STATS: Has Twitter’s Growth Peaked?

by Ben Parr (MASHABLE)

The rise of Twitter has been the talk of the tech and media world. Last year, it grew 422%. That’s staggering, but nothing compared to the 1,382% growth it experienced earlier this year. And that was before Ashton Kutcher vs. CNN and mass celebrity adoption.

Its growth probably played a big part in Twitter’s recent $1 billion valuation via a staggering $100 million investment. However, an analysis from web stats firm Hitwise may indicate that this investment was a bad idea, as the numbers indicate that Twitter (Twitter) has hit a growth ceiling.

Will Twitter Restart Its Growth?

The analysis, by Hitwise Global Research GM Bill Tancer, first graphs out marketshare of U.S. visits to Twitter, as compared to all other websites. In September of last year, it was around 0.01%. Then growth skyrocketed to a high of around 0.20% in June 2009. Since then though, it’s been dropping, and is now at 0.17%:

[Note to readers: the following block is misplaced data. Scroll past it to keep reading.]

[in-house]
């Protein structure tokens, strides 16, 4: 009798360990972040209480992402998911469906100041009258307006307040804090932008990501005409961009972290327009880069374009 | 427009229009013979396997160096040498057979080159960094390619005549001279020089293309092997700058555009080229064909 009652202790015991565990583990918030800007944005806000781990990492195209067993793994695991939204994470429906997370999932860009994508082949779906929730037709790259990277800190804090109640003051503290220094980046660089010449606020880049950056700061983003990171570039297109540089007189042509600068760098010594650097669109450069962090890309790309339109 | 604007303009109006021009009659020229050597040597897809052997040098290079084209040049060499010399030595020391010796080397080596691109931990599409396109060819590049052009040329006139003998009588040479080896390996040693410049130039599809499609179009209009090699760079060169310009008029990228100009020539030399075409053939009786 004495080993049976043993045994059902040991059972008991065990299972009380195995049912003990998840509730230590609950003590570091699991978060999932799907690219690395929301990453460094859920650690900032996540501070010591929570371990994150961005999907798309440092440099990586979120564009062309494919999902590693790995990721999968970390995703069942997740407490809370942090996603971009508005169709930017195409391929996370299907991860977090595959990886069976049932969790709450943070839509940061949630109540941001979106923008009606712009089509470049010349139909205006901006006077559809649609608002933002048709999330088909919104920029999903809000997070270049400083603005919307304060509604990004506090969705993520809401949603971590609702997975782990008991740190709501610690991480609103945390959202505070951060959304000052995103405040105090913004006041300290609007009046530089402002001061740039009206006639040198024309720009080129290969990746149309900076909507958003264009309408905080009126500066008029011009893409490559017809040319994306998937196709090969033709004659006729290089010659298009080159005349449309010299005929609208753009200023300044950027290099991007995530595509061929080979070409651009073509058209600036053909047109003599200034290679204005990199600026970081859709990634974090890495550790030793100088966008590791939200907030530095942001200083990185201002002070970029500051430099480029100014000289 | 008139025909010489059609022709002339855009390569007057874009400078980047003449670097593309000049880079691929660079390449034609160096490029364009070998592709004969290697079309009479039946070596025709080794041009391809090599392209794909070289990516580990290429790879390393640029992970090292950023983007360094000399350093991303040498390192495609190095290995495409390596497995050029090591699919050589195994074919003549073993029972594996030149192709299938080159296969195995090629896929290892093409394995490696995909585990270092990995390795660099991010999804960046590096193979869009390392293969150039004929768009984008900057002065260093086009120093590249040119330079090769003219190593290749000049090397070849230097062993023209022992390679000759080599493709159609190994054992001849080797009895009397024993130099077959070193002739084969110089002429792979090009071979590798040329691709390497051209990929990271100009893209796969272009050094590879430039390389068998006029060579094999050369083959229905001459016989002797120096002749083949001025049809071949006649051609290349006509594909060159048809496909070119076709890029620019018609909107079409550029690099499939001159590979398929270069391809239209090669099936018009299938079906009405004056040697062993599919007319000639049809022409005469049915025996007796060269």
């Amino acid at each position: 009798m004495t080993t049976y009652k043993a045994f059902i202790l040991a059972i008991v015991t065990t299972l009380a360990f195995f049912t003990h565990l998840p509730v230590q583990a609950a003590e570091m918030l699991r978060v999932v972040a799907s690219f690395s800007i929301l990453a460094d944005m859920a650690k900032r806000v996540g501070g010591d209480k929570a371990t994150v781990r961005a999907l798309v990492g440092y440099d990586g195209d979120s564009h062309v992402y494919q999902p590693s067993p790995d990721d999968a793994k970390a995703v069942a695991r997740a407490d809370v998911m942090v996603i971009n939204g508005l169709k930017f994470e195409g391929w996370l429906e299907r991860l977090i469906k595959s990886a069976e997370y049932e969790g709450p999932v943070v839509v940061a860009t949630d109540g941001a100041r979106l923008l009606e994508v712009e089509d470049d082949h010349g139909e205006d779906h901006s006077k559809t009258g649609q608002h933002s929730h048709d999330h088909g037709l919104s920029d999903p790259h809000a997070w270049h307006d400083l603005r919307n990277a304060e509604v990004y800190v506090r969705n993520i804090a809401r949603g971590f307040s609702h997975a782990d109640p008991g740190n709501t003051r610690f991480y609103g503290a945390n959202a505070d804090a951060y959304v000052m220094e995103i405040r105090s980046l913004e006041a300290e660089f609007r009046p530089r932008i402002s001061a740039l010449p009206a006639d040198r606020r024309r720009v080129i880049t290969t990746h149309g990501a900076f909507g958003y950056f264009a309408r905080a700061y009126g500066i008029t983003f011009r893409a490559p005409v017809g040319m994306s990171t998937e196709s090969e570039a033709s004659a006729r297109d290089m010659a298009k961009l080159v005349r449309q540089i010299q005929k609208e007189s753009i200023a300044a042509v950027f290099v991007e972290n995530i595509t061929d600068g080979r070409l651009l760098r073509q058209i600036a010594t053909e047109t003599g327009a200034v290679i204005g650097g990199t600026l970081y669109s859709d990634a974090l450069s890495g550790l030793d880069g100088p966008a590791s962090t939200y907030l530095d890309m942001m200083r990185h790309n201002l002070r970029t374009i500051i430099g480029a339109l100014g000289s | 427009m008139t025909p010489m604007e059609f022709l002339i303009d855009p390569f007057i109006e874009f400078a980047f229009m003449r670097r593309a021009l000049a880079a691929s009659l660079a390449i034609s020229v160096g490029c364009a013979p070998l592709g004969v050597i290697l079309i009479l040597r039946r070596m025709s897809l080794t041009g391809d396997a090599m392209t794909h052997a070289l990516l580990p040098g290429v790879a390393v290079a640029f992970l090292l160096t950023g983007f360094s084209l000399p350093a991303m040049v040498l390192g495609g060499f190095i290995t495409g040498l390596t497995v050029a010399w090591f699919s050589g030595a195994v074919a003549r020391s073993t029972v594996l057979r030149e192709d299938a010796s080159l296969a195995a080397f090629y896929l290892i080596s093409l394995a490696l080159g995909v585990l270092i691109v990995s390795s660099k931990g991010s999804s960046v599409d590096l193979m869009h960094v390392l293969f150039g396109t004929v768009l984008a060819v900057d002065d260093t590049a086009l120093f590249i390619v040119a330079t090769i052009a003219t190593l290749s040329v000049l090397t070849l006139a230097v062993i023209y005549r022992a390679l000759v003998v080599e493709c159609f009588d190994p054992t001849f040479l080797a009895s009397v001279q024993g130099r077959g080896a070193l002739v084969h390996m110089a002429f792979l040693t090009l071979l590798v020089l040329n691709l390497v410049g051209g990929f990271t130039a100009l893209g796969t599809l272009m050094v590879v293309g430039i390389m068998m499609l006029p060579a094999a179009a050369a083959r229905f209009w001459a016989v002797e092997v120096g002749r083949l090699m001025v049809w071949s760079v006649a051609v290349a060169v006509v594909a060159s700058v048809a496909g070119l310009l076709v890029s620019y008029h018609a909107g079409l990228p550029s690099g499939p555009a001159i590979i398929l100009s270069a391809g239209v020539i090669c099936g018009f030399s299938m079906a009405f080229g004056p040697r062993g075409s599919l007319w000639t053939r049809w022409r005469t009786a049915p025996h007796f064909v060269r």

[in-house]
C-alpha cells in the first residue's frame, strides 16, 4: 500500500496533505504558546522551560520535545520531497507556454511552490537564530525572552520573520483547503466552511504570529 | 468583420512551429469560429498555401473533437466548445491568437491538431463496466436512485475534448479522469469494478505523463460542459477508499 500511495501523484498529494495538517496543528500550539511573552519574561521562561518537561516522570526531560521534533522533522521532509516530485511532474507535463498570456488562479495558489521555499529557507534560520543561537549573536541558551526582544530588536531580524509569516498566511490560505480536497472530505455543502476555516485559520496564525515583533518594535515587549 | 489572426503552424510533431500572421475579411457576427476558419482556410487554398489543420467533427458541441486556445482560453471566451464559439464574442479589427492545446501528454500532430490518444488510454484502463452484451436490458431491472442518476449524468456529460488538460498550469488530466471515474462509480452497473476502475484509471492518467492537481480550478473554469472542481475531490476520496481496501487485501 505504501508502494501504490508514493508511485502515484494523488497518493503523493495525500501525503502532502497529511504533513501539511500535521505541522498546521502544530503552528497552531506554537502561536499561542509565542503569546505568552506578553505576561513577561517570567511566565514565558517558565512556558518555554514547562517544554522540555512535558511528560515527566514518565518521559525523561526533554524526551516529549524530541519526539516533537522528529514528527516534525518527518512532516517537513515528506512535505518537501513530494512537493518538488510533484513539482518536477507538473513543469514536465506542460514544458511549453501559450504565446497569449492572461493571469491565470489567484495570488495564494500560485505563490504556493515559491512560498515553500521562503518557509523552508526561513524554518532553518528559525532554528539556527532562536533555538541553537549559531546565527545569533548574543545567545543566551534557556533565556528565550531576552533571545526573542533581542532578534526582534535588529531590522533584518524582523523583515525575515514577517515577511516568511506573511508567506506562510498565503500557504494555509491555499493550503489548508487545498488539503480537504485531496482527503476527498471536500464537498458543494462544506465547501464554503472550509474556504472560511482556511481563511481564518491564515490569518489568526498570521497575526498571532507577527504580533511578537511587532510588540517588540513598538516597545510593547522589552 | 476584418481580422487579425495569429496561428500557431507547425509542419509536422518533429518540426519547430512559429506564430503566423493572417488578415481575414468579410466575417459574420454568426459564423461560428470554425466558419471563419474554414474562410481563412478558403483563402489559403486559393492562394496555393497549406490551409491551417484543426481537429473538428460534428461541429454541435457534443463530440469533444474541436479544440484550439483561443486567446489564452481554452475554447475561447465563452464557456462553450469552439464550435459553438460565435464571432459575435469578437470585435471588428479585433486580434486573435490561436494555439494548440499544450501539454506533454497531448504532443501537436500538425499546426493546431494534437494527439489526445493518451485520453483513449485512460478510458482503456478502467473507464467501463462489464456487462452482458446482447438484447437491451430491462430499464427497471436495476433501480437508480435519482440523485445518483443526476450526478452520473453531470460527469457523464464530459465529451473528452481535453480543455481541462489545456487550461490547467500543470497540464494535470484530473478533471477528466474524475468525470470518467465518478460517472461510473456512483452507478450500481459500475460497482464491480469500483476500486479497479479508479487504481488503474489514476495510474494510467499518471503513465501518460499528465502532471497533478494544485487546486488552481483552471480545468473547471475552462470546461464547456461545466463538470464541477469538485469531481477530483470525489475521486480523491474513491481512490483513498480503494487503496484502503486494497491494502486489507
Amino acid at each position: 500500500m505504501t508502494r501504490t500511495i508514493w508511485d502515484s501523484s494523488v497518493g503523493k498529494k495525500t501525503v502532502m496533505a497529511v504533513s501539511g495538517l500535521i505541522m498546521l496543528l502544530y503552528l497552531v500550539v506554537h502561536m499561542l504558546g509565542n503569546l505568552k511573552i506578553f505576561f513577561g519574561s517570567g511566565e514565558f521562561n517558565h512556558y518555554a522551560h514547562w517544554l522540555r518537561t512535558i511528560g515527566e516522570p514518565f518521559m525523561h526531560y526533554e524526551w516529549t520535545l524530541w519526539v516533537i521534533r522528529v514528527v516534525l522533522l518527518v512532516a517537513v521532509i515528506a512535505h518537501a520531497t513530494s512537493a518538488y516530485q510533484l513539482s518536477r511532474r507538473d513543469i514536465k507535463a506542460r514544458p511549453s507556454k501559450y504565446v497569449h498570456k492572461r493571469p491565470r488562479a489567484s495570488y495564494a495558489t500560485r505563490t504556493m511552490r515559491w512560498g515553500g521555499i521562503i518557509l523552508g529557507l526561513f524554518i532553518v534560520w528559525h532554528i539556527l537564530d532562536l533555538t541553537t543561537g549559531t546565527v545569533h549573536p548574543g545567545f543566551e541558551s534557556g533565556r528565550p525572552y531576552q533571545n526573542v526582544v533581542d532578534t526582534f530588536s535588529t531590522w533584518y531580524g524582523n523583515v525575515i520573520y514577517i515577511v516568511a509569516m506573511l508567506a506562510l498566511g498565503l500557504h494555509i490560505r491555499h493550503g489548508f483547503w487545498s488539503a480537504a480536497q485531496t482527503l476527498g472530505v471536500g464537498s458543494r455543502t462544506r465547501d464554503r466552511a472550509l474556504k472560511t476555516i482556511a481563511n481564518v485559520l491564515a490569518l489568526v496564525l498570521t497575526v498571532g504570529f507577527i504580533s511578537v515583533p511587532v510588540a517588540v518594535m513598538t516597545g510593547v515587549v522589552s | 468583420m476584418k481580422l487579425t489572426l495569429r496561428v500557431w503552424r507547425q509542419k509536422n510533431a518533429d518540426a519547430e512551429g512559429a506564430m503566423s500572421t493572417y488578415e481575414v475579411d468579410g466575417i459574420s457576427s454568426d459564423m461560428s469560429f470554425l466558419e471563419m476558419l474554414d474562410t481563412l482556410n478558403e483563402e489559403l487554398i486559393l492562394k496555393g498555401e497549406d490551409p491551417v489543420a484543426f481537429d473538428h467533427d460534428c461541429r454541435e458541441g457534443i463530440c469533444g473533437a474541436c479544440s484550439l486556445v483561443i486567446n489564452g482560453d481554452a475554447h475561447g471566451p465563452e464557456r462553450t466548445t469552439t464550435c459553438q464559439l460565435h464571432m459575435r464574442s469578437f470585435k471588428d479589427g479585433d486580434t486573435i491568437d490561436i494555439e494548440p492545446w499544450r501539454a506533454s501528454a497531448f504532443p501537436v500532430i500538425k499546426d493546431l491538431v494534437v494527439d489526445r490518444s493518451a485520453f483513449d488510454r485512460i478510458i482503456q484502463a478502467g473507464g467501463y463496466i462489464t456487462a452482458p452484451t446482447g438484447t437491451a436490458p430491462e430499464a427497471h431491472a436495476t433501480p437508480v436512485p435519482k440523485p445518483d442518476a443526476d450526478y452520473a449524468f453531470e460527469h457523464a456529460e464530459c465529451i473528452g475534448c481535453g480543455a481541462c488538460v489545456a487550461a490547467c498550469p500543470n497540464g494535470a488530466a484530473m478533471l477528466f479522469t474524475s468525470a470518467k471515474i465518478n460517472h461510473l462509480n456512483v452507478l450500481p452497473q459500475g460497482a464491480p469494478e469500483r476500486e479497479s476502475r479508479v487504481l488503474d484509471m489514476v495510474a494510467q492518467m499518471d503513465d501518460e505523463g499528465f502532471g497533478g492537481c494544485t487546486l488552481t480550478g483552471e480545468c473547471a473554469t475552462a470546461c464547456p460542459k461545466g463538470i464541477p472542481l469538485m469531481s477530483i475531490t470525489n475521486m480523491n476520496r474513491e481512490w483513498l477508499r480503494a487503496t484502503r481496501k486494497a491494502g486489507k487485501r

The graph of search volume for Twitter tells the same story. Over 0.06% of searches were for Twitter in July, but has now dropped to 0.053%.
Hitwise’s theory is that new user adoption has hit a resistance point. It provides data showing that there has been a significant drop-off of new users to Twitter from the world’s most popular website.

We’ve noticed that Twitter’s phenomenal growth has been stalling, but so have most social media sites this summer. The question is whether this trend continues into the fall or if Twitter can kickstart new user adoption with new features and new influx of cash.

Our opinion? The biggest challenge Twitter faces is finding ways to stop new Twitter users from quitting. It may even be the microblogging service’s Achilles Heel. But they have a seasoned team that’s growing rapidly. And now, with its new cash infusion, it has the ability to acquire new technology and talent to solve this problem. We hope and expect Twitter to get back to its growing ways.

But what do you think? Is Twitter done growing or is this just a bump in the road? Let the debate begin.

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